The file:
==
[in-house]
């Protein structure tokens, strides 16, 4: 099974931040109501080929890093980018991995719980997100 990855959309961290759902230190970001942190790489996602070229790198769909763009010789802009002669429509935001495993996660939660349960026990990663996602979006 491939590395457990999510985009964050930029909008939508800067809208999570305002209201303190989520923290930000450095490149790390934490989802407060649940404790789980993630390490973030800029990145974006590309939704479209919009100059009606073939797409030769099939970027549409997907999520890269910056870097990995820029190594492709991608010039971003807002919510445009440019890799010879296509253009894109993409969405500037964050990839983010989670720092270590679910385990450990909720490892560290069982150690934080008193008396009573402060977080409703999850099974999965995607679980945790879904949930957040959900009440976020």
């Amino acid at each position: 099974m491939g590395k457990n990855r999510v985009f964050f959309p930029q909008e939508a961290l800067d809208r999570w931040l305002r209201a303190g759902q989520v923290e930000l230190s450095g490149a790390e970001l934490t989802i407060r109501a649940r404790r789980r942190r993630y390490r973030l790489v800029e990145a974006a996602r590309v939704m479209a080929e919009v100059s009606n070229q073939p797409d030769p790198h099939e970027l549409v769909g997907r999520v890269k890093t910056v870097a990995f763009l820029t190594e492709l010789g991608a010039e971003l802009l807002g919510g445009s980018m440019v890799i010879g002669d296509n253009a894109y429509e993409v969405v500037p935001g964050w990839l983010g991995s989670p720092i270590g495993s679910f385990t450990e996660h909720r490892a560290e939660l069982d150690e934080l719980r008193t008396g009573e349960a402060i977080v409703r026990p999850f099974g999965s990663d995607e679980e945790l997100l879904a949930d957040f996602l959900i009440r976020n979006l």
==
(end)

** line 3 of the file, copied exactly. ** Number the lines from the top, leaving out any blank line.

């Amino acid at each position: 099974m491939g590395k457990n990855r999510v985009f964050f959309p930029q909008e939508a961290l800067d809208r999570w931040l305002r209201a303190g759902q989520v923290e930000l230190s450095g490149a790390e970001l934490t989802i407060r109501a649940r404790r789980r942190r993630y390490r973030l790489v800029e990145a974006a996602r590309v939704m479209a080929e919009v100059s009606n070229q073939p797409d030769p790198h099939e970027l549409v769909g997907r999520v890269k890093t910056v870097a990995f763009l820029t190594e492709l010789g991608a010039e971003l802009l807002g919510g445009s980018m440019v890799i010879g002669d296509n253009a894109y429509e993409v969405v500037p935001g964050w990839l983010g991995s989670p720092i270590g495993s679910f385990t450990e996660h909720r490892a560290e939660l069982d150690e934080l719980r008193t008396g009573e349960a402060i977080v409703r026990p999850f099974g999965s990663d995607e679980e945790l997100l879904a949930d957040f996602l959900i009440r976020n979006l």